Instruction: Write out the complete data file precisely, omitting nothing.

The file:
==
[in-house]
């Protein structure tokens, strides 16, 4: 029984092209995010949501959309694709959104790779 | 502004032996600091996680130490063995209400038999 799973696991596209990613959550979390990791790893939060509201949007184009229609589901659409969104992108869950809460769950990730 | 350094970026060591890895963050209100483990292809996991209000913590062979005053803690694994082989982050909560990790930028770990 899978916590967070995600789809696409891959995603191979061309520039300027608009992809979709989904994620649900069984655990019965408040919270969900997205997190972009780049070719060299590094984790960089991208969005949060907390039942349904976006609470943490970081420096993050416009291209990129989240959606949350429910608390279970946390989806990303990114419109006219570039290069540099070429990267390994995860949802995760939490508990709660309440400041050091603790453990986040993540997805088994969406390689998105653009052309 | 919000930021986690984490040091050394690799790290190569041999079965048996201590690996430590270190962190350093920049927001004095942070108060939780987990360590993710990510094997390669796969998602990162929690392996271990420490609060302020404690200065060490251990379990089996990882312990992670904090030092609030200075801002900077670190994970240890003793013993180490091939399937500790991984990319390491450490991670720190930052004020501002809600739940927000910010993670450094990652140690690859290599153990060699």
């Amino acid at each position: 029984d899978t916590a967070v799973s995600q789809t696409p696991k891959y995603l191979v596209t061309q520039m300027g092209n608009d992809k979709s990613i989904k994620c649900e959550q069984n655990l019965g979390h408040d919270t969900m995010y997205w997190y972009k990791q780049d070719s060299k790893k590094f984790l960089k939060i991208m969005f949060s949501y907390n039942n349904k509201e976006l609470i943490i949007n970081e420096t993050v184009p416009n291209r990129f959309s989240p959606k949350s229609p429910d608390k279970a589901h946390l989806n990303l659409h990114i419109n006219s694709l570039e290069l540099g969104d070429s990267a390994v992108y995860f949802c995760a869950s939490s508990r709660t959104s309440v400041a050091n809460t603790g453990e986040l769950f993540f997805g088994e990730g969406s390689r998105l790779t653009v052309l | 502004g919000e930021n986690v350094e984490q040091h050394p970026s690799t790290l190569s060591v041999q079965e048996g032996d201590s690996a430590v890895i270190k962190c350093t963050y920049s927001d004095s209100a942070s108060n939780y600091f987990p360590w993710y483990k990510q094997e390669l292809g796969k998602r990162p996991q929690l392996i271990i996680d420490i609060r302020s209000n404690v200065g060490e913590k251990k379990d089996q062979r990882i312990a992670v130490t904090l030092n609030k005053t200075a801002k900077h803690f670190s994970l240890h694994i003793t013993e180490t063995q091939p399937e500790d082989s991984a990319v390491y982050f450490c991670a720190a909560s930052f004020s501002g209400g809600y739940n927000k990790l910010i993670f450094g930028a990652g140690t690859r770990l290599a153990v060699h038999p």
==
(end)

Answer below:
[in-house]
């Protein structure tokens, strides 16, 4: 029984092209995010949501959309694709959104790779 | 502004032996600091996680130490063995209400038999 799973696991596209990613959550979390990791790893939060509201949007184009229609589901659409969104992108869950809460769950990730 | 350094970026060591890895963050209100483990292809996991209000913590062979005053803690694994082989982050909560990790930028770990 899978916590967070995600789809696409891959995603191979061309520039300027608009992809979709989904994620649900069984655990019965408040919270969900997205997190972009780049070719060299590094984790960089991208969005949060907390039942349904976006609470943490970081420096993050416009291209990129989240959606949350429910608390279970946390989806990303990114419109006219570039290069540099070429990267390994995860949802995760939490508990709660309440400041050091603790453990986040993540997805088994969406390689998105653009052309 | 919000930021986690984490040091050394690799790290190569041999079965048996201590690996430590270190962190350093920049927001004095942070108060939780987990360590993710990510094997390669796969998602990162929690392996271990420490609060302020404690200065060490251990379990089996990882312990992670904090030092609030200075801002900077670190994970240890003793013993180490091939399937500790991984990319390491450490991670720190930052004020501002809600739940927000910010993670450094990652140690690859290599153990060699």
């Amino acid at each position: 029984d899978t916590a967070v799973s995600q789809t696409p696991k891959y995603l191979v596209t061309q520039m300027g092209n608009d992809k979709s990613i989904k994620c649900e959550q069984n655990l019965g979390h408040d919270t969900m995010y997205w997190y972009k990791q780049d070719s060299k790893k590094f984790l960089k939060i991208m969005f949060s949501y907390n039942n349904k509201e976006l609470i943490i949007n970081e420096t993050v184009p416009n291209r990129f959309s989240p959606k949350s229609p429910d608390k279970a589901h946390l989806n990303l659409h990114i419109n006219s694709l570039e290069l540099g969104d070429s990267a390994v992108y995860f949802c995760a869950s939490s508990r709660t959104s309440v400041a050091n809460t603790g453990e986040l769950f993540f997805g088994e990730g969406s390689r998105l790779t653009v052309l | 502004g919000e930021n986690v350094e984490q040091h050394p970026s690799t790290l190569s060591v041999q079965e048996g032996d201590s690996a430590v890895i270190k962190c350093t963050y920049s927001d004095s209100a942070s108060n939780y600091f987990p360590w993710y483990k990510q094997e390669l292809g796969k998602r990162p996991q929690l392996i271990i996680d420490i609060r302020s209000n404690v200065g060490e913590k251990k379990d089996q062979r990882i312990a992670v130490t904090l030092n609030k005053t200075a801002k900077h803690f670190s994970l240890h694994i003793t013993e180490t063995q091939p399937e500790d082989s991984a990319v390491y982050f450490c991670a720190a909560s930052f004020s501002g209400g809600y739940n927000k990790l910010i993670f450094g930028a990652g140690t690859r770990l290599a153990v060699h038999p």